Living debt-free is a continual sigh of relief.
Living debt-free is an authentic quick and ready smile.
Living debt-free is taking one’s time with one’s clients rather than funneling them through like parts and pieces on a conveyor belt.
Living debt-free allows one to focus where and when they want, as they want.
Living debt-free means time to learn fun new skills like Salsa dancing and/or a new sport, like pádel.
So there is something you will never hear me advocate, and that is that my (or anyone else’s services or products) are so great that you should go into debt to obtain them. They aren’t. And they aren’t worth your personal freedom and self-sovereignty to get them.
How To Use Debt
Debt is to leverage. Debt should be incurred if your cash reserves allow you full freedom to repay the debt should the creditor knock on your door tomorrow and cancel the loan. But, if you’d be up Shit Creek without a paddle if they came knocking on your door with demands in hand? Then skip the debt. It’s not worth your peace of mind or your freedom.
The extent of the debt you incur needs to be limited by the extent of your cash reserves.
People talk a lot about financial freedom as if it only implies the freedom to buy whatever you want when you want.
For me, financial freedom, more importantly, means the freedom to live without your earnings being automatically and systematically tapped by someone who has legal claim over them, in full or in part.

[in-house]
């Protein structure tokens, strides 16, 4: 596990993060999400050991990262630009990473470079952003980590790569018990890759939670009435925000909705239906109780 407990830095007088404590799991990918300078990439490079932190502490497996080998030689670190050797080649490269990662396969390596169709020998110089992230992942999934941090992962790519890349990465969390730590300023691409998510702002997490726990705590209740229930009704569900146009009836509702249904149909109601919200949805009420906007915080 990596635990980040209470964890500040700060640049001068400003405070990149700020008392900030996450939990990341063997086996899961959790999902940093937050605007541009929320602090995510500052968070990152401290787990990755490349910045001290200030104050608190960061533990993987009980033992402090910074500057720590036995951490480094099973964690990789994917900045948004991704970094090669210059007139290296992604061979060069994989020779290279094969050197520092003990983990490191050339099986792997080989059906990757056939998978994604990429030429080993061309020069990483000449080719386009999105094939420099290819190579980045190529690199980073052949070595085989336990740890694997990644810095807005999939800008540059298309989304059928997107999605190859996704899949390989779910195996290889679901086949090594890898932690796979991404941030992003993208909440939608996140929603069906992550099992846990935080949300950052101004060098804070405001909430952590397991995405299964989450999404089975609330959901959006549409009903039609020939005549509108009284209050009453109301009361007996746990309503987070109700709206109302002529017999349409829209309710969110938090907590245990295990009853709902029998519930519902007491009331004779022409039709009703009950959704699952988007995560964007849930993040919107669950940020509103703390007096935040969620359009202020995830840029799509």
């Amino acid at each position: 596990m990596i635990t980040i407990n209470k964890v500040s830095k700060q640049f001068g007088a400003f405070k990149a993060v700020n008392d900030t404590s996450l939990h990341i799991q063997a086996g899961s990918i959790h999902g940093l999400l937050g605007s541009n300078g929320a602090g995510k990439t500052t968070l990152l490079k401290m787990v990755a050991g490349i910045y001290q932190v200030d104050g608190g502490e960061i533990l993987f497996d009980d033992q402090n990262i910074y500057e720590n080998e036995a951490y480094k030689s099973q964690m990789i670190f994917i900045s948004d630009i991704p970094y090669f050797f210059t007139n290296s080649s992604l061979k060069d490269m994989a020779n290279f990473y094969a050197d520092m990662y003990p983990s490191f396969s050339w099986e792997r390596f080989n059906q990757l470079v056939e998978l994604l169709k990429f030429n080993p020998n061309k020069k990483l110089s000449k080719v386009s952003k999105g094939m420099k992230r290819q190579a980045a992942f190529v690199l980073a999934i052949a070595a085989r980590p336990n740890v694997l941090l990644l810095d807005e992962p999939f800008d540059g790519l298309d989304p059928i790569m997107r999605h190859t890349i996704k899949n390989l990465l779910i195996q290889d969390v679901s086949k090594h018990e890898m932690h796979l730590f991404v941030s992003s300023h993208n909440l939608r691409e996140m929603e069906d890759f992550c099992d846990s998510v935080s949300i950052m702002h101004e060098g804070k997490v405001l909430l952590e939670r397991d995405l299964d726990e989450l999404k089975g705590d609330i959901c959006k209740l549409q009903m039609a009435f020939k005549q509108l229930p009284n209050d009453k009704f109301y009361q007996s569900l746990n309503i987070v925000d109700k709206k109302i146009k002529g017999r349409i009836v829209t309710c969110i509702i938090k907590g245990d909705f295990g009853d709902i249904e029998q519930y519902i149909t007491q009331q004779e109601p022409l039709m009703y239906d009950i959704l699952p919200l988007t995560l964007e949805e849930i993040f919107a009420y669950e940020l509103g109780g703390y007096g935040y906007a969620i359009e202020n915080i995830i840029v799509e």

So, as I said at the start, congratulate me for retiring all my credit card debt this month.
Now, just for curiosity's sake, here are statistics from reliable sources regarding debt around the world, including the United States. Read the averages and see how you stack up against them.
Also, remember that statistics are tricky. For example, imagine that, together, you and I both have one whole chicken, but, I eat all of it and you eat none; on average, you ate half the chicken. Bon Appetit!
So, keep that in mind as you read below. An average debt of $4000USD per month, that indicates that some people may have $0 debt while others have $8,000 or even more. These statistics also don’t tell you how many credit cards any one person has. Some people may have one card; others may have three or five.
Here is the information from Lexington Law, 21 Jun, 2019:
“In quarter four of 2018, America owed a total of $870 billion in credit card debt alone — a 5 percent increase from 2017. When other sources of revolving consumer credit are factored in, Americans owe a total of $1.057 trillion as of March of 2019. The outstanding revolving consumer credit debt is growing at a staggering rate…”
Also, from Lexington Law:
Chart: Credit Card Debt by Age
Chart: Credit Card Debt by Generation
Generation Z: $2,047 average credit card debt
Generation Y: $4,315 average credit card debt
Generation X: $7,750 average credit card debt
Baby Boomers: $7,550 average credit card debt
Silent Generation: $4,613 average credit card debt
Chart: Credit Card Debt by my own“home” States
And finally, from the OECD: Where the world’s biggest savers live:
And a version from Investopedia:
Which lifestyle do you prefer?
Sards referenced twice in this text refers to the local and native population of the inhabitants on the Mediterranean island of Sardenya,also spelled, Sardinia.